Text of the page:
No matter his other career moves, the music played a big role in his takeover. He was popping up on records here and there, dabbled with his F**k A Mixtape release, and most importantly, sounded refreshed and ready to do damage. By July, “Go Get It” the first single off Trouble Man was released, followed by “Ball”¬†featuring Lil Wayne. “I think with his last record [No Mercy], it was clear that project was rushed,” Rodriguez continues. “The last record he was working on it and he got arrested. It changed. At the very end he was tryting to capture the tone of where he was at. I think it made for an up and down overall album. With Trouble Man, he’s back in form. He clearly still has it, he’s clearly still talented as a lyricist, he’s just running into a new challenge with himself. ”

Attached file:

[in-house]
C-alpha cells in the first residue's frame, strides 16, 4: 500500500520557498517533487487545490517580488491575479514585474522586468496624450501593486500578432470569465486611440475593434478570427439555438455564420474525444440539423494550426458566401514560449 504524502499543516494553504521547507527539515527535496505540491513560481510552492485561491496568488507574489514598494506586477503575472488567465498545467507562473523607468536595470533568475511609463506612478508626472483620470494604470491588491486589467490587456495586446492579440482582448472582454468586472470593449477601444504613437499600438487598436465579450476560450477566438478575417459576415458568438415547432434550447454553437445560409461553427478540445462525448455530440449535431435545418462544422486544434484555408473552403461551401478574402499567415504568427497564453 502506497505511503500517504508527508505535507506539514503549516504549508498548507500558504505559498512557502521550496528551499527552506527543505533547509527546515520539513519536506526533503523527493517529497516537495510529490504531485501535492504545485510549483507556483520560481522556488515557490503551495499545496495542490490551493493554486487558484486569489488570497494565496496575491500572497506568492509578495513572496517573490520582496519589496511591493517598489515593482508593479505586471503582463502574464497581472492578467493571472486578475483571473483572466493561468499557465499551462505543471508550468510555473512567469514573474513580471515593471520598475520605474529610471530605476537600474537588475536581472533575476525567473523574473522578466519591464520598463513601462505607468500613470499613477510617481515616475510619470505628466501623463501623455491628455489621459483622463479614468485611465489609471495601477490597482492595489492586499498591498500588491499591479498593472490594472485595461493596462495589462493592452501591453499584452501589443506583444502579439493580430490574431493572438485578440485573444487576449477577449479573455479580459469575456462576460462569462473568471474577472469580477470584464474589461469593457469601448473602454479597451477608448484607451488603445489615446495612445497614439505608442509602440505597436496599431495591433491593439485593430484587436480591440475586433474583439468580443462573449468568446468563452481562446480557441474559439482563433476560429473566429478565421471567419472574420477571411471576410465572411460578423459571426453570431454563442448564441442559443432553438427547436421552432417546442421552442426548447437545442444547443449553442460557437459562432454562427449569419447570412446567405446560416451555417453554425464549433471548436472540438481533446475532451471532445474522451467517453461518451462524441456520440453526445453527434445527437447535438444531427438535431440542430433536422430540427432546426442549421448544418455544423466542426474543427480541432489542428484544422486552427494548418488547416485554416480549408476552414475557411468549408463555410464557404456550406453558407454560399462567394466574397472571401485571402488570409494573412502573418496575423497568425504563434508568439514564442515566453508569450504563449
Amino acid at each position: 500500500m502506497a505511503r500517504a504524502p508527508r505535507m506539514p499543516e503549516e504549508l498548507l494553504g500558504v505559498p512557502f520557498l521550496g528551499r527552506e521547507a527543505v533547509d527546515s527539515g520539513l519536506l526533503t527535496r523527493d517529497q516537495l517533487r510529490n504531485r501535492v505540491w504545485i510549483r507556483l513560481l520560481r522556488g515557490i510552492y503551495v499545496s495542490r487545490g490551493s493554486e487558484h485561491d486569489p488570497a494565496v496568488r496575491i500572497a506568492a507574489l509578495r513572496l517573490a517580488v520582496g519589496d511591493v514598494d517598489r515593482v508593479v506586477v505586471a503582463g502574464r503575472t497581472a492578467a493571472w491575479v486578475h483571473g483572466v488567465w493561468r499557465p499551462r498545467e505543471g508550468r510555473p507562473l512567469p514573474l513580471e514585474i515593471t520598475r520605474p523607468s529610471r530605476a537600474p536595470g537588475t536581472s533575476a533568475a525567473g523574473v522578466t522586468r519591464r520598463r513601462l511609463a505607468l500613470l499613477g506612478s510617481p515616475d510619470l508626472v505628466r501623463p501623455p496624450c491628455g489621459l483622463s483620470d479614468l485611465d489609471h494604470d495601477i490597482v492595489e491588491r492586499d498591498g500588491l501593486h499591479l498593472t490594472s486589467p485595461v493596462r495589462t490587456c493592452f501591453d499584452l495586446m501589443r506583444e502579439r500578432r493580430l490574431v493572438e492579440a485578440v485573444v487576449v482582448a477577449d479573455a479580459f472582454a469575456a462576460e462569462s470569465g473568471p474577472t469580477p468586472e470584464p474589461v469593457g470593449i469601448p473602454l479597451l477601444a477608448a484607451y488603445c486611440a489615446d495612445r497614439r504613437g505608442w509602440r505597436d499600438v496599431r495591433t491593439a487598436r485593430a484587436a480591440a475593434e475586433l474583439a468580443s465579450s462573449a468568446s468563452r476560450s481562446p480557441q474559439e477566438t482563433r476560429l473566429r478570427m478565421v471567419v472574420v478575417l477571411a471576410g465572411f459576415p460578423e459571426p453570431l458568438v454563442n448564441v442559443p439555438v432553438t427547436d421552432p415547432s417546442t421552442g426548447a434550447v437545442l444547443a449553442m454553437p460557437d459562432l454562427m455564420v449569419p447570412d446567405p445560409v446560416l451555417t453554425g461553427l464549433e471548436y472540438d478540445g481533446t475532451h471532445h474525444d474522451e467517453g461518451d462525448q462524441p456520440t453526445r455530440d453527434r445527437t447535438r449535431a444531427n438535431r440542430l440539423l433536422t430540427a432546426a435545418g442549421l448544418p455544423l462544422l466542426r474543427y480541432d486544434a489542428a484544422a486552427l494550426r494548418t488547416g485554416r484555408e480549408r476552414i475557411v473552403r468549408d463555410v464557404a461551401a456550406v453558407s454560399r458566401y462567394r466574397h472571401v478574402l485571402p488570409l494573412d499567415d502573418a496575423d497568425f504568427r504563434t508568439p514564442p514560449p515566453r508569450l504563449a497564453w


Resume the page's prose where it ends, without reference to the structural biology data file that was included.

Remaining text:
That challenge may very well be delivering a quality project. Not that he had ever been replaced in his position of reign, but by nature, he likes to test himself. “It’s just a different time period,” notes Lamar “Mars” Edwards. The Grammy-winning producer and musician of 1500 or Nothin’ has known and worked with T.I. for several years, and while Edwards acknowledges that the jail time changed his headspace, the major difference between his last album compared to Trouble Man lies in the storyline. “I felt like he had more to say [in recording Trouble Man], and more freedom to say what he wanted to say. I think this album is a little more fresh and new.”

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